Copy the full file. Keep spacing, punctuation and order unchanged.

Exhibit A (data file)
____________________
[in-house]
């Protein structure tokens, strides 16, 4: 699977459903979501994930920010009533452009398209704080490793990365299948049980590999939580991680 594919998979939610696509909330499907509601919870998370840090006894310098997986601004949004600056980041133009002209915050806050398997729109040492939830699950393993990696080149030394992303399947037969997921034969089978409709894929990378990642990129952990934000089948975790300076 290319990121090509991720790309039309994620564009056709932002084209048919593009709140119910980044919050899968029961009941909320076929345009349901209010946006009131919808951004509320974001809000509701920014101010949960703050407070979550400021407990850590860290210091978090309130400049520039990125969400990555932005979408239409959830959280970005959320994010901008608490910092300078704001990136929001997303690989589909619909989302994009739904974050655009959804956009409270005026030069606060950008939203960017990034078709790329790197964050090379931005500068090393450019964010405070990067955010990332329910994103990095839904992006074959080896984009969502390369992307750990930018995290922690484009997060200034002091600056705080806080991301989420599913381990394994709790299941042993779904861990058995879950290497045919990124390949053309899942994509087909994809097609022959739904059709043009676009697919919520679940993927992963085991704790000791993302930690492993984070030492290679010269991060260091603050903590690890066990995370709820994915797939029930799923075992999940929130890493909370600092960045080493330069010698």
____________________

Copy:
[in-house]
């Protein structure tokens, strides 16, 4: 699977459903979501994930920010009533452009398209704080490793990365299948049980590999939580991680 594919998979939610696509909330499907509601919870998370840090006894310098997986601004949004600056980041133009002209915050806050398997729109040492939830699950393993990696080149030394992303399947037969997921034969089978409709894929990378990642990129952990934000089948975790300076 290319990121090509991720790309039309994620564009056709932002084209048919593009709140119910980044919050899968029961009941909320076929345009349901209010946006009131919808951004509320974001809000509701920014101010949960703050407070979550400021407990850590860290210091978090309130400049520039990125969400990555932005979408239409959830959280970005959320994010901008608490910092300078704001990136929001997303690989589909619909989302994009739904974050655009959804956009409270005026030069606060950008939203960017990034078709790329790197964050090379931005500068090393450019964010405070990067955010990332329910994103990095839904992006074959080896984009969502390369992307750990930018995290922690484009997060200034002091600056705080806080991301989420599913381990394994709790299941042993779904861990058995879950290497045919990124390949053309899942994509087909994809097609022959739904059709043009676009697919919520679940993927992963085991704790000791993302930690492993984070030492290679010269991060260091603050903590690890066990995370709820994915797939029930799923075992999940929130890493909370600092960045080493330069010698």